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Histidine phosphorylation relieves copper inhibition in the mammalian potassium channel KCa3.1

  1. Shekhar Srivastava
  2. Saswati Panda
  3. Zhai Li
  4. Stephen R Fuhs
  5. Tony Hunter
  6. Dennis J Thiele
  7. Stevan R Hubbard  Is a corresponding author
  8. Edward Y Skolnik  Is a corresponding author
  1. New York University School of Medicine, United States
  2. Skirball Institute of Biomolecular Medicine, New York University, United States
  3. Salk Institute for Biological Studies, United States
  4. Duke University School of Medicine, United States
Research Article
Cite this article as: eLife 2016;5:e16093 doi: 10.7554/eLife.16093
6 figures

Figures

Metal chelators activate and copper inhibits KCa3.1 in whole-cell membrane patches.

(AD) (i) Representative current vs. voltage (IV) plot recorded from a 293-KCa3.1(WT) cell (AC) or a 293-KCa3.1(H358N) cell (D). After obtaining the basal current, TPEN (20 µM) (A, B) or TTM (20 µM) (C, D) was perfused in the bath solution, followed by the addition of either ZnCl2 (100 µM) (A) or CuCl2 (100 µM) (BD), and then TRAM-34 (1 µM). (AD) (ii) Representative trace of current (pA/pF) recorded at +60 mV using ramp protocol applied every 10 s (sweep frequency). The timing of additions (TPEN, CuCl2, etc.) is indicated by the arrows. (E, F) Summary bar graph of TRAM-34-sensitive current at +60 mV for data measured from 293-KCa3.1(WT) cells (E) or from 293-KCa3.1(H358N) cells (F). In (E), +ZnCl2 is to be compared with +TPEN (i.e. ZnCl2 added after treatment with TPEN), and +CuCl2 with +TTM (i.e. CuCl2 added after treatment with TTM). Data are displayed as mean ± the standard error of the mean (SEM) (n = 10 (E) or 8 (F) cells). *p≤0.01 versus Basal and for +CuCl2 versus +TTM.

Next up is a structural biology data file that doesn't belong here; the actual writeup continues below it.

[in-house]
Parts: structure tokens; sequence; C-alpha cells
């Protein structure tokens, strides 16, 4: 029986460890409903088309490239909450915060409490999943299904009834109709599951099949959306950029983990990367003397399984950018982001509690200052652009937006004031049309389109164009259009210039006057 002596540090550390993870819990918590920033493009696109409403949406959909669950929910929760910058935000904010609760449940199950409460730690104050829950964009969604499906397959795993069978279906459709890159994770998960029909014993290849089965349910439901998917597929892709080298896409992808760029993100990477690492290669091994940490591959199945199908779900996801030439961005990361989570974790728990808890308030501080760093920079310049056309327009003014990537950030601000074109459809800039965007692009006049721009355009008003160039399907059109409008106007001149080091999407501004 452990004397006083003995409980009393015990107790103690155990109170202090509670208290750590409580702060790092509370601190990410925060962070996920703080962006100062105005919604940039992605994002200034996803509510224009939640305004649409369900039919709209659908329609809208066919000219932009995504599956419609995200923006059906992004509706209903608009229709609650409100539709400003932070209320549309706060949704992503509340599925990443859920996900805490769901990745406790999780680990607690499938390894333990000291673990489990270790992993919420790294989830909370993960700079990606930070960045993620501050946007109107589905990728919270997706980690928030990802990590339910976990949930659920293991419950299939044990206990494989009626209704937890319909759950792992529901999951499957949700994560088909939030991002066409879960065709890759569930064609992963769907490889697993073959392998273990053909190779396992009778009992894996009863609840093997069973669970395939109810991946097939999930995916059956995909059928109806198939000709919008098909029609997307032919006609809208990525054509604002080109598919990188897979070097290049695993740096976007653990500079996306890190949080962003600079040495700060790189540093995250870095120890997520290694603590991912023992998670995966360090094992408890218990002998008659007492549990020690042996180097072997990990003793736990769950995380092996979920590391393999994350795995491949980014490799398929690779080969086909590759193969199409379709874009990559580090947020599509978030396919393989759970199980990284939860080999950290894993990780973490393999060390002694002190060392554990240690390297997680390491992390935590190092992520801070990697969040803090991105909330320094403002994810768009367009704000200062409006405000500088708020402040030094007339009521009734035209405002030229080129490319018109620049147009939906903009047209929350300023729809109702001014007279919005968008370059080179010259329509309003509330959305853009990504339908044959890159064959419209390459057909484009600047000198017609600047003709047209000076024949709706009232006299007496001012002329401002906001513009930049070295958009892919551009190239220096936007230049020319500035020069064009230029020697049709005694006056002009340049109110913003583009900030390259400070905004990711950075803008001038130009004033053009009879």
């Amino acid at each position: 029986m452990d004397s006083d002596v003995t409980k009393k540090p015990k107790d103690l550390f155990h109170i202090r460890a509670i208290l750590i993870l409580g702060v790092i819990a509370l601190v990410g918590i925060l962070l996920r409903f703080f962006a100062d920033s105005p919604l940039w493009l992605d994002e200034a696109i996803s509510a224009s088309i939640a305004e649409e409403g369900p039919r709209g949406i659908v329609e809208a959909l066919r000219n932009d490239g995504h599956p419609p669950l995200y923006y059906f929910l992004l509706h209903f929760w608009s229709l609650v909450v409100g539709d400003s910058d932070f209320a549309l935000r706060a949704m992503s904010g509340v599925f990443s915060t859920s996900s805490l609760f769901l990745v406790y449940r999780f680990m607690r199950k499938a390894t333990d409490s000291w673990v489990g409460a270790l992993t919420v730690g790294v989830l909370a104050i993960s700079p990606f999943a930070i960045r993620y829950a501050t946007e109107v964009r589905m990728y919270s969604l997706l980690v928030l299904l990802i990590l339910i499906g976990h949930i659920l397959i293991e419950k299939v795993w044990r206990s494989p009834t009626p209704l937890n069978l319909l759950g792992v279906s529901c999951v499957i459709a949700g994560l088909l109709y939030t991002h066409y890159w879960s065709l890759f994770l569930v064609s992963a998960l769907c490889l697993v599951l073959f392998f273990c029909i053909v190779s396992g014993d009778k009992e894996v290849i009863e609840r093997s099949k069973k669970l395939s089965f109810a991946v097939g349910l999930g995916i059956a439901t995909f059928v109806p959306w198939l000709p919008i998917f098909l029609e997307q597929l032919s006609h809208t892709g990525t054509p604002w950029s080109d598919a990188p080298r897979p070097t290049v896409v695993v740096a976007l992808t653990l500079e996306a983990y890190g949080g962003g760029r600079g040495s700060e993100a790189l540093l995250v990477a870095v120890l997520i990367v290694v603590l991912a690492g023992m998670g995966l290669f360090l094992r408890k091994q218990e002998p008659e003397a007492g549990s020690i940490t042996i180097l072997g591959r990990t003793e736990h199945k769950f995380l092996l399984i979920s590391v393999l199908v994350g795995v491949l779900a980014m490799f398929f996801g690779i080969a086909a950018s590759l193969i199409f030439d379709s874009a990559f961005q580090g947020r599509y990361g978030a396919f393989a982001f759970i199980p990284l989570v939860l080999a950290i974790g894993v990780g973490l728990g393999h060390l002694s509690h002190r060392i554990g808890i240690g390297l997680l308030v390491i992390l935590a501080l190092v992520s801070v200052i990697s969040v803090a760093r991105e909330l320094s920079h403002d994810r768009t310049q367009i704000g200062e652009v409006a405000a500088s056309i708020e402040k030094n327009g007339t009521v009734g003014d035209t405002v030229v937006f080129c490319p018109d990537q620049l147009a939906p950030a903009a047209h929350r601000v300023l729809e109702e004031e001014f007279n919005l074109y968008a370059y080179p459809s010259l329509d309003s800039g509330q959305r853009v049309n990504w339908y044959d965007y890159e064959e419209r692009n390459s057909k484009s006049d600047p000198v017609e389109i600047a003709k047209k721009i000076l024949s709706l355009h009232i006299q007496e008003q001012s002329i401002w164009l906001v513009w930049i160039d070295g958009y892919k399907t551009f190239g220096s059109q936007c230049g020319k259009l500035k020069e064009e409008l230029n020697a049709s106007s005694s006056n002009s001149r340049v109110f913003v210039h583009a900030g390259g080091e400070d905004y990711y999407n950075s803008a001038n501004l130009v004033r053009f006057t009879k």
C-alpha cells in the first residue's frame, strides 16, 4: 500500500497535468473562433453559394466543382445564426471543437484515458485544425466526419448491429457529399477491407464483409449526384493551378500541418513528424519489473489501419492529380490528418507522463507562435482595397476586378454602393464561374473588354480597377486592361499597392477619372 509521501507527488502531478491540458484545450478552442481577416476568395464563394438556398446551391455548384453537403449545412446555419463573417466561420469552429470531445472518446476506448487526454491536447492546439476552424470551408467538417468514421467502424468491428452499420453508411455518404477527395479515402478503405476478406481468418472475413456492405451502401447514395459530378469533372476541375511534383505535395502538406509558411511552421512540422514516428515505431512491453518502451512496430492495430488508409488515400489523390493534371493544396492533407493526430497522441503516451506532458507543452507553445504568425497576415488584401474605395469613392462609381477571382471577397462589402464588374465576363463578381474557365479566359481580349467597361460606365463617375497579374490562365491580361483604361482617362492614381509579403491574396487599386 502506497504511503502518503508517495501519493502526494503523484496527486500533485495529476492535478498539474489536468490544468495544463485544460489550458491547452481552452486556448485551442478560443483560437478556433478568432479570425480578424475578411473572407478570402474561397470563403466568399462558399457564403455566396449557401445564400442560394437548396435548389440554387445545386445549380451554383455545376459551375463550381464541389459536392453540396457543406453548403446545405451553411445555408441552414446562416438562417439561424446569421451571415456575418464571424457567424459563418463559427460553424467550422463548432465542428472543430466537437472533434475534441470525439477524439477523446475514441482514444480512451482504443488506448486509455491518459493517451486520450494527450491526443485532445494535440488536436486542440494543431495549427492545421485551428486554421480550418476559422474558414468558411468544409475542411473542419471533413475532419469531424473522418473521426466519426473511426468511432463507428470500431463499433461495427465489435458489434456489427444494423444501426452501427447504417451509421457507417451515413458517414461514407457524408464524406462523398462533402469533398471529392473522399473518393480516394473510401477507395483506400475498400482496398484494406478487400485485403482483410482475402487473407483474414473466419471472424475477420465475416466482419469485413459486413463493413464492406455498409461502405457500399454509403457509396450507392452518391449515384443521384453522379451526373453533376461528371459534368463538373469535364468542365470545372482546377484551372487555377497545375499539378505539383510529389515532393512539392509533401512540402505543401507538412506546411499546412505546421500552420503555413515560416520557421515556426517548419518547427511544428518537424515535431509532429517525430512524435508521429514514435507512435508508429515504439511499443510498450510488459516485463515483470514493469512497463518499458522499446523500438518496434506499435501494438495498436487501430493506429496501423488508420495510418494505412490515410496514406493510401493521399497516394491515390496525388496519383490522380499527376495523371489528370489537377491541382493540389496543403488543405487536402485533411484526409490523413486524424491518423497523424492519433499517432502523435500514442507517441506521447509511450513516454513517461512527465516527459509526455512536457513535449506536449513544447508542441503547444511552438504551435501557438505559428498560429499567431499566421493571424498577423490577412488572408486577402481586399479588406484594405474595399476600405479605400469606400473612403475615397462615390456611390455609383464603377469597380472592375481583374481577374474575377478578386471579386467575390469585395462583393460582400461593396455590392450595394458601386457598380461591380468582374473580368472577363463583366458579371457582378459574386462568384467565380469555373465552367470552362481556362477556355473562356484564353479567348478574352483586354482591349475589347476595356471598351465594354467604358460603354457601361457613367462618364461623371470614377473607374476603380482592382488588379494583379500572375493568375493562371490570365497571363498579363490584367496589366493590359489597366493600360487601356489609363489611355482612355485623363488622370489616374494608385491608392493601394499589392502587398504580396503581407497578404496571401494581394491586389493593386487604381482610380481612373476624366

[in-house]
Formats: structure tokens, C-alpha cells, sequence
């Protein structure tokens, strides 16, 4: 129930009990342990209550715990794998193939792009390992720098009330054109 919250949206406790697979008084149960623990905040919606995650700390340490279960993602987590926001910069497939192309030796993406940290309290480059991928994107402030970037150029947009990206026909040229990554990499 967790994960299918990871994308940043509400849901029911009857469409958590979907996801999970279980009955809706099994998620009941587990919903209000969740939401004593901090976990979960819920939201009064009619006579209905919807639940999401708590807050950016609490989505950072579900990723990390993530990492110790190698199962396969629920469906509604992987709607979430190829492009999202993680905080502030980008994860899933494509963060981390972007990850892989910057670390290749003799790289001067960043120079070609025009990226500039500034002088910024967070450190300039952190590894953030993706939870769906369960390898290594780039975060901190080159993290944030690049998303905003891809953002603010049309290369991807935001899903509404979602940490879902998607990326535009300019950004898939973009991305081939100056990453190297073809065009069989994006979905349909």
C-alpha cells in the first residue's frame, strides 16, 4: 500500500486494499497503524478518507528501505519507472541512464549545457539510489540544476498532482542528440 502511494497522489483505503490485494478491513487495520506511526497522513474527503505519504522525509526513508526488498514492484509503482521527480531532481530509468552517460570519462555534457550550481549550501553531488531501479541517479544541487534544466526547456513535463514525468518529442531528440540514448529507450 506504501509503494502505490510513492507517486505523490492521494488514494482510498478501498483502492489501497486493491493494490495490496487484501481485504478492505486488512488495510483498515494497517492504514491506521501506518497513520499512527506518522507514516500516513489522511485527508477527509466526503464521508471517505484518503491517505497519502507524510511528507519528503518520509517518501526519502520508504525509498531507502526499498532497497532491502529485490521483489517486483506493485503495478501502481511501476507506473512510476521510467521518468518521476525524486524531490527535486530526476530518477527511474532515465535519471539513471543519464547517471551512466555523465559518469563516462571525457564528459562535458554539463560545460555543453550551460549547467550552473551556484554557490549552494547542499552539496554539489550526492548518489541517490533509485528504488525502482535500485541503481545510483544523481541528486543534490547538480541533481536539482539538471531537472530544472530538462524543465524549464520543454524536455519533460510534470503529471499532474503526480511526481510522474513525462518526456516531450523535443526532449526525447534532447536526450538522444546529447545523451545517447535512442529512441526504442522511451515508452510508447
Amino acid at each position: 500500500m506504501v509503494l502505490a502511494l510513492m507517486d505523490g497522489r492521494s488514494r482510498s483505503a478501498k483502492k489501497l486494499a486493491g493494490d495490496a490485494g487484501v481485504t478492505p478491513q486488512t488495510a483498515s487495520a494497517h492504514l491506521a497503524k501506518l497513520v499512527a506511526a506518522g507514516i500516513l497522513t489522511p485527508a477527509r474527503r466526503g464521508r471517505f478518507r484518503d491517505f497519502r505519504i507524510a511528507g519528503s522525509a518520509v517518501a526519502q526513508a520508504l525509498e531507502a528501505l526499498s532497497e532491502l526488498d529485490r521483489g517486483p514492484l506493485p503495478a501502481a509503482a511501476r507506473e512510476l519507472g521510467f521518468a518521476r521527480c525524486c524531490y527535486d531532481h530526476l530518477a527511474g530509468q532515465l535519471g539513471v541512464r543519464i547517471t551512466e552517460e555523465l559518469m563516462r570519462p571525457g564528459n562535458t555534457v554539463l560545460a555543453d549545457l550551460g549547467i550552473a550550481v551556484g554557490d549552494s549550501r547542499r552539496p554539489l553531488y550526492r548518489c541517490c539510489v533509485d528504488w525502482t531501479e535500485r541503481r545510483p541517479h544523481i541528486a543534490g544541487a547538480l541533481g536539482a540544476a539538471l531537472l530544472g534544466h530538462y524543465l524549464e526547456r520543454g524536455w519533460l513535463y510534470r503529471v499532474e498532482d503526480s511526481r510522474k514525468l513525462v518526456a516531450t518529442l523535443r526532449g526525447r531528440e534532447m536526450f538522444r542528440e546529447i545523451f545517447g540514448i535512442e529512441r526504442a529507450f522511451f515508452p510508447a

https://doi.org/10.7554/eLife.16093.002
TTM activates and copper inhibits KCa3.1 in inside-out membrane patches, dependent on His358 phosphorylation.

Representative recordings of channel activity versus time from I/O patches isolated from 293-KCa3.1 (AF) or parental 293 (G) cells. All recordings were done in 300 nM free Ca2+ and 500 µM GTP unless otherwise specified. TTM (20 µM), CuCl2 (10 µM), NDPK-B (10 µg/ml) and TRAM-34 (1 µM) were added as indicated. Shown are representative patch data from three independent experiments. (AC) were performed in the presence of EGTA (5 mM) and (DF) in the absence of EGTA in the bath solution. (E,F) were done in the presence of 10 µM free calcium in the bath solution.

https://doi.org/10.7554/eLife.16093.003